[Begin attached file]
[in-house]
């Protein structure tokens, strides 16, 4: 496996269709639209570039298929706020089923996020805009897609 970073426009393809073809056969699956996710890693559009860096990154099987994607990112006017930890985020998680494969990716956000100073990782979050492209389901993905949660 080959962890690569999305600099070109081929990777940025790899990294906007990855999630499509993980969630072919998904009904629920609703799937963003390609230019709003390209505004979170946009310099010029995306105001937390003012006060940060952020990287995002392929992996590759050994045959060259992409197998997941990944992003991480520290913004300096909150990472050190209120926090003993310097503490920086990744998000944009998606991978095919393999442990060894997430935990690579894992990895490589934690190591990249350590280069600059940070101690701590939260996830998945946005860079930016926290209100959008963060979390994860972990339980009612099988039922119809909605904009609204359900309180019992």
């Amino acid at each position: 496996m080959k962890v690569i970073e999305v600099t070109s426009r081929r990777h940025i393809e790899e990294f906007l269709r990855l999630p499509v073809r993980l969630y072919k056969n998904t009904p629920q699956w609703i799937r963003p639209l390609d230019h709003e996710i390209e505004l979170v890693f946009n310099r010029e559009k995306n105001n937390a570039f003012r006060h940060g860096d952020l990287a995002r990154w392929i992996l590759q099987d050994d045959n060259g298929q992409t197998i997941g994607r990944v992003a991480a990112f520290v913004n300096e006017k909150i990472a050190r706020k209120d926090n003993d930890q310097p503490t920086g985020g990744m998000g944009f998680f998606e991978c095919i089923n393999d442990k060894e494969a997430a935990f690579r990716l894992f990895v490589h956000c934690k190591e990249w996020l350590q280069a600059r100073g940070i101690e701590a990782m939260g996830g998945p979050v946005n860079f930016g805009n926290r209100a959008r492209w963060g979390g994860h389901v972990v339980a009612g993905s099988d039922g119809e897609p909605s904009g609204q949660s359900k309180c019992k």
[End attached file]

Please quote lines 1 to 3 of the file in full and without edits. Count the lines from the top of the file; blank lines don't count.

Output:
[in-house]
């Protein structure tokens, strides 16, 4: 496996269709639209570039298929706020089923996020805009897609 970073426009393809073809056969699956996710890693559009860096990154099987994607990112006017930890985020998680494969990716956000100073990782979050492209389901993905949660 080959962890690569999305600099070109081929990777940025790899990294906007990855999630499509993980969630072919998904009904629920609703799937963003390609230019709003390209505004979170946009310099010029995306105001937390003012006060940060952020990287995002392929992996590759050994045959060259992409197998997941990944992003991480520290913004300096909150990472050190209120926090003993310097503490920086990744998000944009998606991978095919393999442990060894997430935990690579894992990895490589934690190591990249350590280069600059940070101690701590939260996830998945946005860079930016926290209100959008963060979390994860972990339980009612099988039922119809909605904009609204359900309180019992």
């Amino acid at each position: 496996m080959k962890v690569i970073e999305v600099t070109s426009r081929r990777h940025i393809e790899e990294f906007l269709r990855l999630p499509v073809r993980l969630y072919k056969n998904t009904p629920q699956w609703i799937r963003p639209l390609d230019h709003e996710i390209e505004l979170v890693f946009n310099r010029e559009k995306n105001n937390a570039f003012r006060h940060g860096d952020l990287a995002r990154w392929i992996l590759q099987d050994d045959n060259g298929q992409t197998i997941g994607r990944v992003a991480a990112f520290v913004n300096e006017k909150i990472a050190r706020k209120d926090n003993d930890q310097p503490t920086g985020g990744m998000g944009f998680f998606e991978c095919i089923n393999d442990k060894e494969a997430a935990f690579r990716l894992f990895v490589h956000c934690k190591e990249w996020l350590q280069a600059r100073g940070i101690e701590a990782m939260g996830g998945p979050v946005n860079f930016g805009n926290r209100a959008r492209w963060g979390g994860h389901v972990v339980a009612g993905s099988d039922g119809e897609p909605s904009g609204q949660s359900k309180c019992k």